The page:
NASA's scientists have produced new maps of Jupiter from images collected by the Hubble Space Telescope. Newly composed maps are the first in a series of yearly images of the Solar System's outer planets, designed to keep track of how these giant worlds change over time.
Yearly observations of the giant outer planets of the Solar System are designed to capture a broad range of changing features, such as winds, clouds, storms and atmospheric chemistry. The collections will hopefully help current and future scientists to see how the planet's broad range of features evolve with time.
Video credit: NASA/ESA/Goddard/UC Berkeley/JPL-Caltech/STScI
So far, the images of Jupiter collected by the Hubble Space Telescope have uncovered a rare wave located north of the planet's equator and a unique filamentary feature in the core of the Great Red Spot.
“Every time we look at Jupiter, we get tantalizing hints that something really exciting is going on,” said Amy Simon, a planetary scientist at NASA’s Goddard Space Flight Center in Greenbelt, Maryland. “This time is no exception.”
The scientists have produced two global maps of Jupiter representing nearly back-to-back rotations of the planet. These observations have enabled the researchers to determine the speed of Jupiter's winds.
In Jupiter’s North Equatorial Belt, scientists spotted a rare wave that had been seen there only once before. It is similar to a wave that sometimes occurs in Earth’s atmosphere when cyclones are forming. This false-color close-up of Jupiter shows cyclones (arrows) and the wave (vertical lines). Image credit: NASA/ESA/Goddard/UCBerkeley/JPL-Caltech/STScI
According to the newly acquired images, the Great Red Spot indeed continues to shrink, its appearance becoming more circular, as its long axis is now about 240 km (150 miles) shorter than in 2014. The storm had been shrinking at a faster than average rate, recently, although its latest change is still consistent with the estimated long-term trends.
The Great Red Spot has slightly changed its coloring to a more pronounced orange, and its core is now less distinct and intense than previously observed. An unusual wispy filament spreading across the entire vortex width can be spotted. This filamentary streamer rotates and twists throughout the 10-hour span of the Great Red Spot image sequence, getting distorted by winds blowing at 531 km/h (330 mph) or even greater speeds.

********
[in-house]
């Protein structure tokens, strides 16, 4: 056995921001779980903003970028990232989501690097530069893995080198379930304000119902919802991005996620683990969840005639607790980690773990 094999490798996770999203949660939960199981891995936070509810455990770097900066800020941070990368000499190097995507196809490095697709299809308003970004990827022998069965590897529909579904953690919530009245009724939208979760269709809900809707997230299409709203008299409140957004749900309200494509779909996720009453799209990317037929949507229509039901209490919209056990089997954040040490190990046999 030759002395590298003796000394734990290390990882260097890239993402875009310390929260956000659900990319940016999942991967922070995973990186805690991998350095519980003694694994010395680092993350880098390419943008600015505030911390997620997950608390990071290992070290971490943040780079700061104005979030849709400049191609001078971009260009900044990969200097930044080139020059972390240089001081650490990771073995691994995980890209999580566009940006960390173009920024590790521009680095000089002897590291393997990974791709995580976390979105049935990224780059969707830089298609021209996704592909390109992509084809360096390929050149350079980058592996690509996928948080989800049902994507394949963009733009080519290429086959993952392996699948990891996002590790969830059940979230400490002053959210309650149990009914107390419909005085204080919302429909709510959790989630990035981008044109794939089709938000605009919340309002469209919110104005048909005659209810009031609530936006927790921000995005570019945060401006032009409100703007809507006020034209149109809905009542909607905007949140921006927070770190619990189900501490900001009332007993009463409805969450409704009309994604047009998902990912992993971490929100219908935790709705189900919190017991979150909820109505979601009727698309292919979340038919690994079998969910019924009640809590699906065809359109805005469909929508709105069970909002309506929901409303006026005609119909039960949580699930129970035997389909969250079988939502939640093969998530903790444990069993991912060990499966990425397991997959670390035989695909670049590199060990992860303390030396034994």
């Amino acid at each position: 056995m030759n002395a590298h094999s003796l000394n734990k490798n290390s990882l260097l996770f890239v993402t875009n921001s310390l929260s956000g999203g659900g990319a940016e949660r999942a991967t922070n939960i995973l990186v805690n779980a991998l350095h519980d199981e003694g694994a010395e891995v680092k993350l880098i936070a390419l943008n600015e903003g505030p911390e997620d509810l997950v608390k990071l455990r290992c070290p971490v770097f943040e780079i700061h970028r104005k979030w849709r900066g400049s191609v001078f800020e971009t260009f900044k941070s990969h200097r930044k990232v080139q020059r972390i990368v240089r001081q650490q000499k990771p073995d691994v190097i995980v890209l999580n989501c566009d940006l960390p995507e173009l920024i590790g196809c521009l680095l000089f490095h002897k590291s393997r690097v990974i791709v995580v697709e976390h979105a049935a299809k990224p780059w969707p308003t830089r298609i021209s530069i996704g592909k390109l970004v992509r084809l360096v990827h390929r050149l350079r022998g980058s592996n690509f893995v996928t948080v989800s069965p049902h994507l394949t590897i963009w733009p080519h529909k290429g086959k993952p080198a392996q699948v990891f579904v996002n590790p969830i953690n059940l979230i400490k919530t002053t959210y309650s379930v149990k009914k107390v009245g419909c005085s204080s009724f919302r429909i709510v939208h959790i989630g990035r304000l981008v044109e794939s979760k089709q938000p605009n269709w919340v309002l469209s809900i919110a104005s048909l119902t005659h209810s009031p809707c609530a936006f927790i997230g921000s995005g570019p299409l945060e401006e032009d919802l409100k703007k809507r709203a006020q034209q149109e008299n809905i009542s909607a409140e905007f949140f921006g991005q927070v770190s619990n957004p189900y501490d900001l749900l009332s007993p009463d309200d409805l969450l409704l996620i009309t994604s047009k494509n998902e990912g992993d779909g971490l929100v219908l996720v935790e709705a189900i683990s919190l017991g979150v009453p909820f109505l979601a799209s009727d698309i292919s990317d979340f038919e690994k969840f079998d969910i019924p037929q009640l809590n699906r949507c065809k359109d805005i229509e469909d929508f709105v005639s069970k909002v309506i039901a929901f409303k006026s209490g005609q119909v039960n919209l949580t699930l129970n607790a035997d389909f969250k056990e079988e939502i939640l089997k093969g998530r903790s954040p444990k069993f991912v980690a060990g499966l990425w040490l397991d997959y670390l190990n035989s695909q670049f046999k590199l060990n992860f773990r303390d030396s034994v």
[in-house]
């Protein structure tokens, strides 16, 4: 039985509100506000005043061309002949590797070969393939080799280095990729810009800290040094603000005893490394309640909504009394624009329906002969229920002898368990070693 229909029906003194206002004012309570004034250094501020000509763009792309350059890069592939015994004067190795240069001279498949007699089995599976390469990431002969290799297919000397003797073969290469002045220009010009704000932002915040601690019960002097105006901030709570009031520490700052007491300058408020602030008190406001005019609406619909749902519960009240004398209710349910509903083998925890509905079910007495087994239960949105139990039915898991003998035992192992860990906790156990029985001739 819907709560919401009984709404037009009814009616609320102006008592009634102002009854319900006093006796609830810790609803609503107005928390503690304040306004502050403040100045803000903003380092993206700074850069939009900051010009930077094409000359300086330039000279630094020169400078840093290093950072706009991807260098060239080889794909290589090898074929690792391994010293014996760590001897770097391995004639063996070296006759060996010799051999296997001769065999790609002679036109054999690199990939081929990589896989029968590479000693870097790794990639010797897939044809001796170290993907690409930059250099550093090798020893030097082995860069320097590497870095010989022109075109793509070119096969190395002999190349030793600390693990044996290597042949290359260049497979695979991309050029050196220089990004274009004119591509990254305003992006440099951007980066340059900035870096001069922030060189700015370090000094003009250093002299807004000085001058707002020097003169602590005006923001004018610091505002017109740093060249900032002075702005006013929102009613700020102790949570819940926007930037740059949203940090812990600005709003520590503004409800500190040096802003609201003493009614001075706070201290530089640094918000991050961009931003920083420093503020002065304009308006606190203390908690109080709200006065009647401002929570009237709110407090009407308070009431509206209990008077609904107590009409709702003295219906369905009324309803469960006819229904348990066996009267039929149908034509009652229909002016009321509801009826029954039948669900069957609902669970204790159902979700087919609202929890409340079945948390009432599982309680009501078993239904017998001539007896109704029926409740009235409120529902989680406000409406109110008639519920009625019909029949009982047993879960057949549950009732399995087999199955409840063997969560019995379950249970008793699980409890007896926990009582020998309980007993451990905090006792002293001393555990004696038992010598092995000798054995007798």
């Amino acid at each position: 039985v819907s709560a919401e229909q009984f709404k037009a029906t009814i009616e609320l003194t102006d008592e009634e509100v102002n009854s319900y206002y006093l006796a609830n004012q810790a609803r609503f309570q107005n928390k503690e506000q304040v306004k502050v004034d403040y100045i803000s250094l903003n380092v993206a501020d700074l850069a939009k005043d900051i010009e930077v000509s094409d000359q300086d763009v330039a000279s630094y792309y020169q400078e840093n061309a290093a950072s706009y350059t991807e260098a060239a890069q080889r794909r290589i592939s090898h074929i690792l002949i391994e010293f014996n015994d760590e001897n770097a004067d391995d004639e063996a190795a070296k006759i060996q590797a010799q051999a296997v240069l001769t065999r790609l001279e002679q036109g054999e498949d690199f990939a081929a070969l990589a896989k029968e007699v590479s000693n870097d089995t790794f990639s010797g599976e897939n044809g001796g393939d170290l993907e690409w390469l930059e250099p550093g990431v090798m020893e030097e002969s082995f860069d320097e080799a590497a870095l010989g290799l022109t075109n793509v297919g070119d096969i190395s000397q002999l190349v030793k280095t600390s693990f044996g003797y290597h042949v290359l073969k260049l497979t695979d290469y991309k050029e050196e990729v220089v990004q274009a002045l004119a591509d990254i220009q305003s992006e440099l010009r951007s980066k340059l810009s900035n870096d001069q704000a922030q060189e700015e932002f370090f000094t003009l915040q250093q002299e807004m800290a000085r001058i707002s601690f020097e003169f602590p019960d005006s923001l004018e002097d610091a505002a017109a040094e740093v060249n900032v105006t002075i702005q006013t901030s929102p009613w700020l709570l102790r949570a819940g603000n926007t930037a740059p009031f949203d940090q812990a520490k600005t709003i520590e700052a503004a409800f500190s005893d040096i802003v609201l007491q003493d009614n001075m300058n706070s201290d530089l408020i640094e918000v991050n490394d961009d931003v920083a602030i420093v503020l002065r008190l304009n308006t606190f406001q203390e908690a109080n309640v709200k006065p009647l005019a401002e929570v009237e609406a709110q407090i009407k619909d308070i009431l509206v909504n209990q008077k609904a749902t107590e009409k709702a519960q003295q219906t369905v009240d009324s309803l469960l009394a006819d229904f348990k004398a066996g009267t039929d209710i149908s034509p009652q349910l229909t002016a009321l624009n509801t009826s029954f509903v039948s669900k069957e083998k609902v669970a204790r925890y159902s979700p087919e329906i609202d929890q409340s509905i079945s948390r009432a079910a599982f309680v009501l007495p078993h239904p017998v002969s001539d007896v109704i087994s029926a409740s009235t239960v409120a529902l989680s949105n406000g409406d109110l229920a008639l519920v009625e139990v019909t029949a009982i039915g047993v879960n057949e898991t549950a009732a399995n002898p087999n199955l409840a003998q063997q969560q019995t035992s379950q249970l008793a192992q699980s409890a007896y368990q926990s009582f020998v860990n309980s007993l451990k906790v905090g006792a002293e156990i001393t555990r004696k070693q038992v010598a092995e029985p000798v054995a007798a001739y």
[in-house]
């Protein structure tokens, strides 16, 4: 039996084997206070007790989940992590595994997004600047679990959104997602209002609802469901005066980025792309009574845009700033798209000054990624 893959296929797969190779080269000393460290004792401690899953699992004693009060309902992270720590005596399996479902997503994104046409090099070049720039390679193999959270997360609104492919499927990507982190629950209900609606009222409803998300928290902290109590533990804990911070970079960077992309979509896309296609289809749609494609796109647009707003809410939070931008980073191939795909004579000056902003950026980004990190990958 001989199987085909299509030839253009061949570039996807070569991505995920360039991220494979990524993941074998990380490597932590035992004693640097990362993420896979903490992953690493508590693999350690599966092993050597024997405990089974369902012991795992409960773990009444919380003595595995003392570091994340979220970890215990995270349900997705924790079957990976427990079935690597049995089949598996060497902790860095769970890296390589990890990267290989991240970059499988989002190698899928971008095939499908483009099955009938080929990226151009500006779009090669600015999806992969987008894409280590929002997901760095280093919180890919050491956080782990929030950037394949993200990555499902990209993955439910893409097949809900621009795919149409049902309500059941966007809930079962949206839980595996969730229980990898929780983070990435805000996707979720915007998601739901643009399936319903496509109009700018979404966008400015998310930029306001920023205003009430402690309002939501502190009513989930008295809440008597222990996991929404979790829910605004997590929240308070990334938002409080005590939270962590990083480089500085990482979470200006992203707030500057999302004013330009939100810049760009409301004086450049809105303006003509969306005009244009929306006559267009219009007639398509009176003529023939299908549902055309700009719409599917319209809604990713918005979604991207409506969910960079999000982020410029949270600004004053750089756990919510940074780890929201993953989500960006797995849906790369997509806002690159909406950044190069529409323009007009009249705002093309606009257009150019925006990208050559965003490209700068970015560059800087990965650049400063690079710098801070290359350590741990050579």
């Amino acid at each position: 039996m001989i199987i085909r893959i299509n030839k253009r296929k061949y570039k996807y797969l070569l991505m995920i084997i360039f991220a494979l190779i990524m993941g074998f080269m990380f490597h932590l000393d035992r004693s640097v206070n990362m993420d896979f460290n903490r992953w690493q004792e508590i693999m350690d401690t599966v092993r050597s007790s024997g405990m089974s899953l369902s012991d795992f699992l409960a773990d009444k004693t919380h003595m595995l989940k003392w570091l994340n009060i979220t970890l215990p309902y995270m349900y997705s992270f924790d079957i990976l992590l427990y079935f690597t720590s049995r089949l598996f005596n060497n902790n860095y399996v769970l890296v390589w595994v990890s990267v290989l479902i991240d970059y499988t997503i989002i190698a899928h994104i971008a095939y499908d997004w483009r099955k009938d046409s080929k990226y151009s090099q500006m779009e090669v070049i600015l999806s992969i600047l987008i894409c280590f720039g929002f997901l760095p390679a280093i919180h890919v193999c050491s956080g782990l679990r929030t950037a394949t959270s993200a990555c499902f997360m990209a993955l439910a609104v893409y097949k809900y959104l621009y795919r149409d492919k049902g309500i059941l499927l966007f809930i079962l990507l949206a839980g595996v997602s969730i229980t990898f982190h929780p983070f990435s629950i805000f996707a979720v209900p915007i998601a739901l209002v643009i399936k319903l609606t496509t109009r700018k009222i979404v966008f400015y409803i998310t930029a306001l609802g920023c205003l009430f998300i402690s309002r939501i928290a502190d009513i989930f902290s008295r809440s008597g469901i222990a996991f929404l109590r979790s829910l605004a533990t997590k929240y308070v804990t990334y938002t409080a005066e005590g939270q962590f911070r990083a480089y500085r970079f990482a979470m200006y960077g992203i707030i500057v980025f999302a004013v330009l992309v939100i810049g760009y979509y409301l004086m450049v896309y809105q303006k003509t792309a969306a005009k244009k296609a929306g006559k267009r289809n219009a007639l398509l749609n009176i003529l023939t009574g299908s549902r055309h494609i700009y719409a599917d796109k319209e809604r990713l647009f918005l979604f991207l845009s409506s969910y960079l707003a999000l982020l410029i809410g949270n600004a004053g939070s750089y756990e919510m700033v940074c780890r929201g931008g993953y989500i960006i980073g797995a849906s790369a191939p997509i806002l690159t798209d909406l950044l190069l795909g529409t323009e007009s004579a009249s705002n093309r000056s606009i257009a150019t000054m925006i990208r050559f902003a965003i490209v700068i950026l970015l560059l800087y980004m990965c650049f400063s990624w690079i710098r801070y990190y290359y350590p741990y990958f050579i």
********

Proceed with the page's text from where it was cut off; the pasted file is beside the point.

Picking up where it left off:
A wave that had previously been observed over ten years ago by Voyager 2, on only one occasion, has been spotted again in Jupiter's North Equatorial Belt region dotted with cyclones and anticyclones.
The movement of Jupiter’s clouds can be seen by comparing the first map to the second one (See animation). Zooming in on the Great Red Spot at blue (left) and red (right) wavelengths reveals a unique filamentary feature not previously seen. Image credit: NASA/ESA/Goddard/UC Berkeley/JPL-Caltech/STScI
The wave is similar in appearance to baroclinic waves that sometimes appear in Earth's atmosphere where cyclones are forming, and it could originate from a clear layer beneath the clouds, only becoming visible as it propagates up into the cloud deck. “Until now, we thought the wave seen by Voyager 2 might have been a fluke. As it turns out, it’s just rare!,” said Glenn Orton of NASA’s Jet Propulsion Laboratory in Pasadena, California.
Researchers have also observed Neptune and Uranus, and maps will be placed in the public archive, while Saturn maps will be added to the series later.
The special series of observations made by Hubble is called the Outer Planet Atmospheres Legacy program.
“The long-term value of the Outer Planet Atmospheres Legacy program is really exciting. The collection of maps that we will build up over time will not only help scientists understand the atmospheres of our giant planets, but also the atmospheres of planets being discovered around other stars, and Earth’s atmosphere and oceans, too,” explained Michael H. Wong of the University of California, Berkeley.
Featured image: New portrait of Jupiter made from observations by NASA's Hubble Space Telescope. Image credit: NASA/ESA/Goddard/UC Berkeley/JPL-Caltech/STScI